Calbindin Protein, Cat# Prot-r-Calb1

Calbindin Protein, Cat# Prot-r-Calb1


Calbindin-1, also known as calbindin-D28k or just as calbindin, is a member of the superfamily of cytoplasmic Ca2+-binding proteins. Calbindin-1 belongs to the subclass of these containing the “EF hand” Ca2+ binding motif originally characterized in parvalbumin (1). This type of Ca2+ binding motif is distinct from the “pseudo EF hand” motif characteristic of the very large S100 family of Ca2+ binding proteins. Calbindin-1 is expressed in the mammalian brain, intestine, kidney and pancreas. In the brain it is localized in certain classes of neurons, and antibodies to it are useful for identifying specific neuronal cell types (2). It is particularly concentrated in the dendrites and perikarya of cerebellar Purkinje cells, but is also found in many GABAergic interneurons in the cortex. These GABAergic interneurons in most cases express only one of three Ca2+ binding proteins, namely calbindin or parvalbumin or calretinin. As a result these important inhibitory interneurons can be subclassified and identified based on their content of these proteins (2). Each type of neuron as defined in this fashion has particular electrophysiological and functional properties. For example, calbindin-1 positive interneurons are not fast-spiking as are parvalbumin expressing interneurons. Human calbindin-1 is a 263 amino acid protein with an SDS-PAGE weight close to the actual molecular weight of 28 kDa. It is related in primary sequence to calretinin, which is also known as 29 kDa calbindin and calbindin-2. Our construct includes the entire human calbindin-1 sequence and has an additional ~5 kDa due to the His-tag and so runs at about 33 kDa on SDS-PAGE. The His-tag and other vector derived sequence can be removed if required. The primary sequence and NMR structure of calbindin-1 indicates six distinct Ca2+-binding sites corresponding to the EF hands motifs. Of the six sites four bind Ca2+ with relatively high affinity. The function of calbindin-1 appears to be primarily buffering the Ca2+ level in cells. The affinity of calbindin-1 for Ca2+ is low at the typical resting cytoplasmic Ca2+ level of around 100nM, and the protein only binds Ca2+ significantly when levels increase greatly. Accordingly it is widely thought that the primary function of this protein is to act as a Ca2+ buffer. Buffering Ca2+ is important, as uncontrolled increases in the level of this ion can lead to both apoptosis due to Ca2+ stimulated release of proteins from mitochondria and necrosis due to the activation of Ca2+ dependent proteases. Knockout of the calbindin-1 gene in mice leads to ataxia and other motor problems, consistent with the large amounts of protein normally present in the cerebellum (3). The HGNC name for this protein is CALB1.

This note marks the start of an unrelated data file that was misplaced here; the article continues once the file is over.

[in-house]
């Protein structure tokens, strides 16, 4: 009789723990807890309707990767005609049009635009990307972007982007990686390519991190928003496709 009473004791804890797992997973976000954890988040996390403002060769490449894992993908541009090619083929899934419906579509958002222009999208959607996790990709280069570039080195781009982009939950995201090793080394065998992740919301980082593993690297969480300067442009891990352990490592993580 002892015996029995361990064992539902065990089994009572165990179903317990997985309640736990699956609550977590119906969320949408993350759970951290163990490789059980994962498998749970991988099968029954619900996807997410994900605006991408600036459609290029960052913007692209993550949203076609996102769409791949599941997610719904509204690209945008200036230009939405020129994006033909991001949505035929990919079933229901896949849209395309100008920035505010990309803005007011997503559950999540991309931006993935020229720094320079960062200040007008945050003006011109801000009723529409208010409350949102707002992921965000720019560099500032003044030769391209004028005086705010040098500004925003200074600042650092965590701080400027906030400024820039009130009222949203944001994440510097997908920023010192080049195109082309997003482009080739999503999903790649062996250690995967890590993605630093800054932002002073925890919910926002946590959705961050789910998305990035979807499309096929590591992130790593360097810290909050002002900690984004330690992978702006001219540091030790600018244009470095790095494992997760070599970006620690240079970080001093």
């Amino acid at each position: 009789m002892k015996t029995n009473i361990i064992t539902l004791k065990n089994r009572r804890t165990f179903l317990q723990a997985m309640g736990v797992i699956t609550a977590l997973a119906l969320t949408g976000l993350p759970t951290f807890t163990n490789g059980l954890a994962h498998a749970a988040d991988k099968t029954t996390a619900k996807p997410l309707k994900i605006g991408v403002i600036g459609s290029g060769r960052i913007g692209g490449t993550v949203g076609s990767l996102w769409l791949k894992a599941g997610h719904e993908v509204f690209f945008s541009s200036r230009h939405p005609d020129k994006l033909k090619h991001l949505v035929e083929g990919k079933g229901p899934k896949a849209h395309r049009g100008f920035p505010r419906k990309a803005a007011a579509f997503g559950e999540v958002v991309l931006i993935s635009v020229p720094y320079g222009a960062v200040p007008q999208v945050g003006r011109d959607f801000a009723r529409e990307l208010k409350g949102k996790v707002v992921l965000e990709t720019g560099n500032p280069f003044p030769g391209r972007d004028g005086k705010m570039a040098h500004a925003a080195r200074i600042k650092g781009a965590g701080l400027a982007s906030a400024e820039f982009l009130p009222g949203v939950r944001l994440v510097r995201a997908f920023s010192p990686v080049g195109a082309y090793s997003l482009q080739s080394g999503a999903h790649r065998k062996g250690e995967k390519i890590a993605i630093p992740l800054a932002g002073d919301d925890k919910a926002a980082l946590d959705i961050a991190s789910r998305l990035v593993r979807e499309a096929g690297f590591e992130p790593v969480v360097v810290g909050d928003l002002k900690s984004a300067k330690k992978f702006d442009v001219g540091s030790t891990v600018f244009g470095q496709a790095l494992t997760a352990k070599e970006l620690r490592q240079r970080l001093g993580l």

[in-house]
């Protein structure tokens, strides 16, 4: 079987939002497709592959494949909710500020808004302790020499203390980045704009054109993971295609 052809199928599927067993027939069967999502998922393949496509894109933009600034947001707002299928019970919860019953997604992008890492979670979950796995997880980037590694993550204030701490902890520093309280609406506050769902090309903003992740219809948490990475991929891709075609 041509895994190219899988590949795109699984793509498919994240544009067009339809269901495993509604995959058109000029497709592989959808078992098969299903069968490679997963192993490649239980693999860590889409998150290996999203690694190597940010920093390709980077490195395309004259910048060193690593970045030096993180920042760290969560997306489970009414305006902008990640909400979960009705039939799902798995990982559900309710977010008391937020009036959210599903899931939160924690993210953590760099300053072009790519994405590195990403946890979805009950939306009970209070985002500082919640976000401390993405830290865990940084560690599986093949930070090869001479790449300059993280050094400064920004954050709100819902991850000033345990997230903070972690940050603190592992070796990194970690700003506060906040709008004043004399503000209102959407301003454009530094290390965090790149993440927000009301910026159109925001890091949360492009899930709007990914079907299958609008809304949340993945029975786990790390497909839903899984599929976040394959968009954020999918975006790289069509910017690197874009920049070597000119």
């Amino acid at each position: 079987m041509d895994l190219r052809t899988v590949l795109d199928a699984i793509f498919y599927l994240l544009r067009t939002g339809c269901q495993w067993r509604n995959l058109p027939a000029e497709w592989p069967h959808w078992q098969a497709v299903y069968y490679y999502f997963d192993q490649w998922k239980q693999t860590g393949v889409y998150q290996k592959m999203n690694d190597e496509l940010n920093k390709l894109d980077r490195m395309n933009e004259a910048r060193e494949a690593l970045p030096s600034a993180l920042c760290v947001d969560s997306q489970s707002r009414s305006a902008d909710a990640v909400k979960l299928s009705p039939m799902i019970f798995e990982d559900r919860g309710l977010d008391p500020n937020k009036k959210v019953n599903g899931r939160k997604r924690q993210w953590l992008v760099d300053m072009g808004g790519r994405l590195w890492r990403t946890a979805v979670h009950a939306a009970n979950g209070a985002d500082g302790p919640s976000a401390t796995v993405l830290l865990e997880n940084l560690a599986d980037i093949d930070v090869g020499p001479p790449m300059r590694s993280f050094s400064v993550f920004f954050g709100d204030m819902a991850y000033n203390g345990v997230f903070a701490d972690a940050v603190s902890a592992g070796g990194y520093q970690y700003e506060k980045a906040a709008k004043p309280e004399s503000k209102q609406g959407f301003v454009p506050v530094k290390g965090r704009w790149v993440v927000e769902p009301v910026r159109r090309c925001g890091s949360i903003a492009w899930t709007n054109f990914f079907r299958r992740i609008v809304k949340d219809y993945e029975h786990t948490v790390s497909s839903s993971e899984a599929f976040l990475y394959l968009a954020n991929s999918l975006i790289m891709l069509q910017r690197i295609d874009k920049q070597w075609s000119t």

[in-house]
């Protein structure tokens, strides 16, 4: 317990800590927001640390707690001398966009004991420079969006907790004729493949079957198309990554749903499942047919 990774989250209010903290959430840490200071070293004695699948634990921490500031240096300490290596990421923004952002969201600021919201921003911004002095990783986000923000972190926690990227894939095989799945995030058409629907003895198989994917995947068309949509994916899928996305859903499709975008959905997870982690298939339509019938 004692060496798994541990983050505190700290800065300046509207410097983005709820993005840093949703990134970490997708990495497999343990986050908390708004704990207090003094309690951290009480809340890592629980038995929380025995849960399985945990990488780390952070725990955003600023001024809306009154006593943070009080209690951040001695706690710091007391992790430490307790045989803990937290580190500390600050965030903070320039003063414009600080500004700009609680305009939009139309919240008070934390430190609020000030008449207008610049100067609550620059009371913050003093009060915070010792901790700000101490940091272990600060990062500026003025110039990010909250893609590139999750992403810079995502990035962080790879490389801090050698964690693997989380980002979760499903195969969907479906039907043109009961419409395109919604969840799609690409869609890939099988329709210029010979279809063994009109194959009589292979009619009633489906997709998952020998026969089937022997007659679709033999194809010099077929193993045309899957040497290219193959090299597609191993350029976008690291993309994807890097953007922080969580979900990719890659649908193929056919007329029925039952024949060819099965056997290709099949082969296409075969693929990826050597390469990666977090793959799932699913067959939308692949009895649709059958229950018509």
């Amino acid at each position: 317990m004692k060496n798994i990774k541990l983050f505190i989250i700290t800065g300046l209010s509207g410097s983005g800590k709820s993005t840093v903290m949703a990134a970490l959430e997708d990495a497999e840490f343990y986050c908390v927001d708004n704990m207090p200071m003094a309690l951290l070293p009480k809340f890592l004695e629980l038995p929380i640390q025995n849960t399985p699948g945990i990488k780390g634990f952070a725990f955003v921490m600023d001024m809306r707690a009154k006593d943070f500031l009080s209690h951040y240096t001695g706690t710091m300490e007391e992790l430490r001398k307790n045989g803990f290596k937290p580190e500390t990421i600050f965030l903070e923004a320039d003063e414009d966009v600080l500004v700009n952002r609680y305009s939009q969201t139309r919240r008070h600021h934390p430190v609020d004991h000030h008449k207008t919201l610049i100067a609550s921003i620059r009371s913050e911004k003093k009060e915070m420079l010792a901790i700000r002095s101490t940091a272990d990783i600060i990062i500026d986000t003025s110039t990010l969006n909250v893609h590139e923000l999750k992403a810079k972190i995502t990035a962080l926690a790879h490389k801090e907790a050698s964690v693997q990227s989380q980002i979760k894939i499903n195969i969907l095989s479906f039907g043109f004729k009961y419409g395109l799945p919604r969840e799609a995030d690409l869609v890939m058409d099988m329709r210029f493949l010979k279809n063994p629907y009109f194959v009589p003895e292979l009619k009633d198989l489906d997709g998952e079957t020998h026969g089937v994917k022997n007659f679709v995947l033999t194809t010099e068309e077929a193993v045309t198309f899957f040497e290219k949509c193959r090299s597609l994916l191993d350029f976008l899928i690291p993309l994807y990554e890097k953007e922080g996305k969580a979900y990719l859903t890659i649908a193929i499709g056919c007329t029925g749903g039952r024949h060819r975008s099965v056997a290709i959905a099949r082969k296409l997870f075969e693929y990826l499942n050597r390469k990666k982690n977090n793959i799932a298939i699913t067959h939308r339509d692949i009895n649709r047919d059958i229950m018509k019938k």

His-tagged recombinant human calbindin-1 was run out on an SDS-PAGE gel at 2µg, 1µg in the indicated lanes. BSA was also run at 2µg and 1µg per lane as indicated. The vector adds an N-terminal His-tag which was use to purify the protein and this, along with some other vector derived sequence, adds about 5 kDa to the molecule, which therefore runs at about 34kDa. The lane on the left contains Biorad SDS-PAGE molecular weight standards of the indicated size.

A cDNA encoding full length human calbindin-1 was inserted into a eukaryotic expression vector. The vector adds an N-terminal His-tag which was use to purify the protein and this, along with some other vector derived sequence, adds about 5 kDa to the molecule. If required this can be removed using a specific protease site and the appropriate protease.

References:

1. Kretsinger RH & Nockolds CE. Carp Muscle Calcium-binding Protein: II. Structure determination and general description. J. Biol. Chem. 248:3313-3326 (1973).

2. Andressen C, Bliimcke I & Celio MR. Calcium-binding proteins: selective markers of nerve cells. Cell Tissue Res 271:181-208 (1993).

3. Schwaller B, Meyer M & Schiffmann S. ‘New’ functions for ‘old’ proteins: The role of the calcium binding proteins calbindin D-28k, calretinin and parvalbumin, in cerebellar physiology. Studies with knockout mice. The Cerebellum 1:241–258 (2002).

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